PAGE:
- You should end up in Recovery mode and see this:
From the Utilities menu, open Terminal
In Terminal, type the following:
- Followed by the return/enter key. This will disable SIP. Don’t worry; you can re-enable SIP if you want after OpenCore has been installed.
Restart your Mac and verify SIP is disabled
- This is done by opening the Terminal application again and typing:
- The result should be “System Integrity Protection status: disabled.”
If not, go back to step 2 and try again, as SIP has not been disabled.
Unpack the OpenCore files by opening the previously downloaded .zip file.
- You should see the following files:
Check out the Readme.txt and just read the first paragraph to check out some of the excellent benefits of OpenCore. Read the whole thing if you want, one can never have too much information!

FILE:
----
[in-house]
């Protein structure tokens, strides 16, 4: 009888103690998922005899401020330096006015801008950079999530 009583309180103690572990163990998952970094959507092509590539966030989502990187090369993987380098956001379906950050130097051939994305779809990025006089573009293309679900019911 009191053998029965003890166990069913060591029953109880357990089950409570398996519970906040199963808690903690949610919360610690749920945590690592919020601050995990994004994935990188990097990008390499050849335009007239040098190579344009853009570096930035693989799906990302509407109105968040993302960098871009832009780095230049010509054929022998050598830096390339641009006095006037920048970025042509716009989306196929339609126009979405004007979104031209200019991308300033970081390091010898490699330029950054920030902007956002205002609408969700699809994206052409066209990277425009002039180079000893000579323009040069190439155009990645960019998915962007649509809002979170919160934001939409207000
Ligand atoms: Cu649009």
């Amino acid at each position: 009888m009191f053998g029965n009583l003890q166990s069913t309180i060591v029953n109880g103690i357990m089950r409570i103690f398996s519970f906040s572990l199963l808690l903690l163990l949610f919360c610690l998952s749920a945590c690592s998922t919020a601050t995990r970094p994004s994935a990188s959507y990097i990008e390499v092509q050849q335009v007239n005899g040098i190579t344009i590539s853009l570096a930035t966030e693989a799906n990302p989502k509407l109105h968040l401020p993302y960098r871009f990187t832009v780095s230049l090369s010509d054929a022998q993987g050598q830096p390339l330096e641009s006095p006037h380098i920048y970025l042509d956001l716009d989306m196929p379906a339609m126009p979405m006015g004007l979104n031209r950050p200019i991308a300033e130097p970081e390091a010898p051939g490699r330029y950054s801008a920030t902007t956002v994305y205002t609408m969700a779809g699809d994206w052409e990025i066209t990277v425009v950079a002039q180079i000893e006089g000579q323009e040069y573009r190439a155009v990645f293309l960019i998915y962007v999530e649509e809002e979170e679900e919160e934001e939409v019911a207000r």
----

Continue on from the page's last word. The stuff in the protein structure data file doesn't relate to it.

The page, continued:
Open the Clover Configurator app
- If you get an ‘unidentified developer’ warning, click OK to dismiss it. Right-click (or control-click) the app and select “Open” from the popup menu. You’ll get the same warning, but this time it’ll allow you to open the app.
OpenCore has a lot of options. Don’t be intimidated by this app and its large amount of options. Just read on 🙂
In the left side bar of Clover Configurator, find “Mount EFI” under Tools and select it
Ignore the top half of the window and find the EFI partition of your boot drive in the bottom half
The appropriate boot drive will show the same partitions you saw earlier in Terminal. PreBoot, recovery, etc.
Mount the EFI partition
You will be required to enter your administrator password to mount the EFI partition. The result will be the EFI partition showing up on your desktop like a regular hard drive. You can open it there, or alternatively click the “Open partition” button in Clover Configurator.
Open the EFI partition
- (This gets a bit confusing so read carefully)
There are a few possibilities of what you’ll see now.
– A blank partition, nothing in it (proceed to step 14)
– A folder named “APPLE.” (Don’t touch that folder and proceed to step 14)
– A folder named “EFI.” If this is the case, open that folder and the EFI folder in the OpenCore .zip file and drag over the contents of that EFI folder (BOOT, OC) to the EFI folder on your EFI Partition.